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UPDATE: Feds Breached Again, Lose 21.5 Million Records

SecurityScorecard Finds Federal Department Had Poor Security Hygiene, Especially in IP Reputation

LATEST UPDATE: The number of people affected by the OPM breach is now over 21.5 million, according to The New York Times.

UPDATE: BloombergBusiness reported the numbers of employee and contractor records stolen could now be up to 14 million. The news organization cites five different unnamed sources in the article. One of the most striking developments included the potential legal effects on third parties. The article states:

One impediment to determining the scope of the attack is that investigators haven’t been able to trace all the threads — especially those leading to private companies — because many businesses are concerned that disclosing a network penetration could expose them to lawsuits, the officials said.

UPDATE:  According to Nextgov, OPM is now spending over $20 million on notification services to existing and former Federal employees based on public contract award filings from June 2. The contract was awarded to Winvale, a Washington D.C.-based identity theft and fraud solutions provider.

Uncle Sam’s human resources department is the latest data theft victim. The U.S. Office of Personnel Management (OPM) announced last Thursday that it had discovered a data breach that affected four million Federal employees. Ouch. The breach appears to have began in late last year, according to The New York Times.

The U.S. government was quick to place attribution with China, but many security experts are wary of that kind of attribution given the complex nature of obfuscation and false pathways hackers use to hide their activities. In the last day, news has arrived that this data breach may have also included security clearance information going back as far as 1982.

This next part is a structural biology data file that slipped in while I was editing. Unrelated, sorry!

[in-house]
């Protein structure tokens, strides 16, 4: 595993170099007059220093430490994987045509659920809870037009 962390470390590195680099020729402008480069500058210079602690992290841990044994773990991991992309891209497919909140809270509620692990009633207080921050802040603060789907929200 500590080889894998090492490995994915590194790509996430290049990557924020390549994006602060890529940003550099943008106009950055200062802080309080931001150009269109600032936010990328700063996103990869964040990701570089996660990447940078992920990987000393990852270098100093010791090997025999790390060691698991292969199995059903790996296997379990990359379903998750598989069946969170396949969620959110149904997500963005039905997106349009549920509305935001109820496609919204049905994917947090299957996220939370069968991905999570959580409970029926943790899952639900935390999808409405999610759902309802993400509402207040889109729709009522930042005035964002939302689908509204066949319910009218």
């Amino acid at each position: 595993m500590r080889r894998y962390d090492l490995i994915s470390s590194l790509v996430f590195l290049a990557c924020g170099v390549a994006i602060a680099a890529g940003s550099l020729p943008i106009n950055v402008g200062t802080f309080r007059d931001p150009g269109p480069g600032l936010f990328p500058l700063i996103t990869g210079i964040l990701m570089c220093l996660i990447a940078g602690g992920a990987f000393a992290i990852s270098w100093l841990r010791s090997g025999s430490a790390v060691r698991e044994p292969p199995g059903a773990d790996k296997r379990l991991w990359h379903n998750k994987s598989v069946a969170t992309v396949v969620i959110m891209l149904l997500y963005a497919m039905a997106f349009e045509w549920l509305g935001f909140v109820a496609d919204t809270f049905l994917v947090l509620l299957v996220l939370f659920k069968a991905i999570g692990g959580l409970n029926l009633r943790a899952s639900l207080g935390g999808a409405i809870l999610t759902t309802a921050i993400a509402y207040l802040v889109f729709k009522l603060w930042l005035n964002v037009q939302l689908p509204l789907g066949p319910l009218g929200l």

“SecurityScorecard currently rates OPM a letter grade of ‘C’ for IP Reputation for the presence of malware in their systems,” said Alex Heid, Chief of Research, for SecurityScorecard. “We detected a number of generic malware in the government’s infrastructure from instances appearing in OSINT (open source intelligence) feeds that we use in our platform.”

OPM also rated less than stellar for two other key areas of security hygiene. The government department was rated a ‘B’ for Application Security, and a ‘B’ for DNS Health, which are two of the ten areas of the graded scores in SecurityScorecard’s collaborative platform. OPM runs multiple legacy systems on Microsoft ASP framework using Cold Fusion. The presence of infected malware on numerous IP addresses in OPMs very large, legacy infrastructure made its attack surface a big target.

SecurityScorecard Dashboard Rating of the U.S. Office of Personnel Management

OPM Score

“We don’t know the full story yet, but our hypothesis is that this attack involved social engineering (where employees weren’t adequately trained and gave up credentials), plus the use by attackers of a malware payload to establish a back channel to ex-filtrate the data,” said CEO and Co-founder of SecurityScorecard, Dr. Alex Yampolskiy.

This type of attack on OPM can be used as a jumping off place to attack other organizations after hackers retrieve valuable confidential information. Chris Wysopal, CTO of application security company, Veracode, told CSOonline.com the following about the voluminous breach:

Detection is only effective when there are processes or people who can respond to the alarms.  We saw in the Target breach that an intrusion detection system did sound the alarm but it wasn’t acted on.  This is a problem with over reliance on detection. It is difficult to weed out real alarms from the noise and have adequate responses.

Detection, among other security investments, is important, but it has its limitations in isolation. In the case of Target, the breach occurred through an application in a partner’s system that was connected to Target. Knowing a partner’s security posture, however, might have gone a long way in Target’s case toward closing the risk loop with that partner before a breach occurred. It might have also helped Uncle Sam.

“Unfortunately, 80% of the budget of most companies today is spent on perimeter or reactive security solutions which don’t stop much of these threats, whereas only 20% of the budget goes towards proactive defenses such as threat intelligence feeds and advanced persistent threat (APT) prevention,” said SecurityScorecard’s Yamploskiy.

The average total cost of a data breach has grown 23%  over the last two years, it is now up to $3.79 million per breach, according to a Ponemon Institute report from last month. The average cost of lost business from a breach is now up to $1.57 million.


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